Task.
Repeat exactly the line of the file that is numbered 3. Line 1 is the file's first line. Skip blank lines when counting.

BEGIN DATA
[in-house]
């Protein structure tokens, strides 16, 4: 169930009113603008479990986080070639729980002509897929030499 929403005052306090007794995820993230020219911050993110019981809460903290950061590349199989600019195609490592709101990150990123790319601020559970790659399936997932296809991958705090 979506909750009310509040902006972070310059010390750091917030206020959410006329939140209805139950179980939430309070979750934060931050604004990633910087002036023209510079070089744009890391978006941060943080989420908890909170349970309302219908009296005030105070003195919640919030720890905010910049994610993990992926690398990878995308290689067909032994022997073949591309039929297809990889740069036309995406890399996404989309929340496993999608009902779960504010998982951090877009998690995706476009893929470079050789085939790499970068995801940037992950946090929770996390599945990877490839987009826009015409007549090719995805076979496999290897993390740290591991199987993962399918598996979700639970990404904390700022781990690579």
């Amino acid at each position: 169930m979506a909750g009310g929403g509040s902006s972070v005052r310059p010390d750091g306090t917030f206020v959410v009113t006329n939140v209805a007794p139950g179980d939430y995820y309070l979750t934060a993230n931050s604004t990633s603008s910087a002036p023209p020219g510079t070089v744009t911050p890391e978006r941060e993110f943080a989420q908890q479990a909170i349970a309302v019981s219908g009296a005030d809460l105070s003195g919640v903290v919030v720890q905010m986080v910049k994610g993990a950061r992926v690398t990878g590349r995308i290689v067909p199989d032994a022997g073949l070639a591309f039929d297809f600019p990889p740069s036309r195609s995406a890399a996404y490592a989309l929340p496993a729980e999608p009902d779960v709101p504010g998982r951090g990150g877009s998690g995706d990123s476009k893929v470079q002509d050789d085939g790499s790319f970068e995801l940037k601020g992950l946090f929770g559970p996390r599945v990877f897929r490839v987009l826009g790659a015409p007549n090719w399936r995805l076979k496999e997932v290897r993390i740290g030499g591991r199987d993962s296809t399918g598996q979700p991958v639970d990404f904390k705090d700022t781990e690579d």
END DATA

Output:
């Amino acid at each position: 169930m979506a909750g009310g929403g509040s902006s972070v005052r310059p010390d750091g306090t917030f206020v959410v009113t006329n939140v209805a007794p139950g179980d939430y995820y309070l979750t934060a993230n931050s604004t990633s603008s910087a002036p023209p020219g510079t070089v744009t911050p890391e978006r941060e993110f943080a989420q908890q479990a909170i349970a309302v019981s219908g009296a005030d809460l105070s003195g919640v903290v919030v720890q905010m986080v910049k994610g993990a950061r992926v690398t990878g590349r995308i290689v067909p199989d032994a022997g073949l070639a591309f039929d297809f600019p990889p740069s036309r195609s995406a890399a996404y490592a989309l929340p496993a729980e999608p009902d779960v709101p504010g998982r951090g990150g877009s998690g995706d990123s476009k893929v470079q002509d050789d085939g790499s790319f970068e995801l940037k601020g992950l946090f929770g559970p996390r599945v990877f897929r490839v987009l826009g790659a015409p007549n090719w399936r995805l076979k496999e997932v290897r993390i740290g030499g591991r199987d993962s296809t399918g598996q979700p991958v639970d990404f904390k705090d700022t781990e690579d």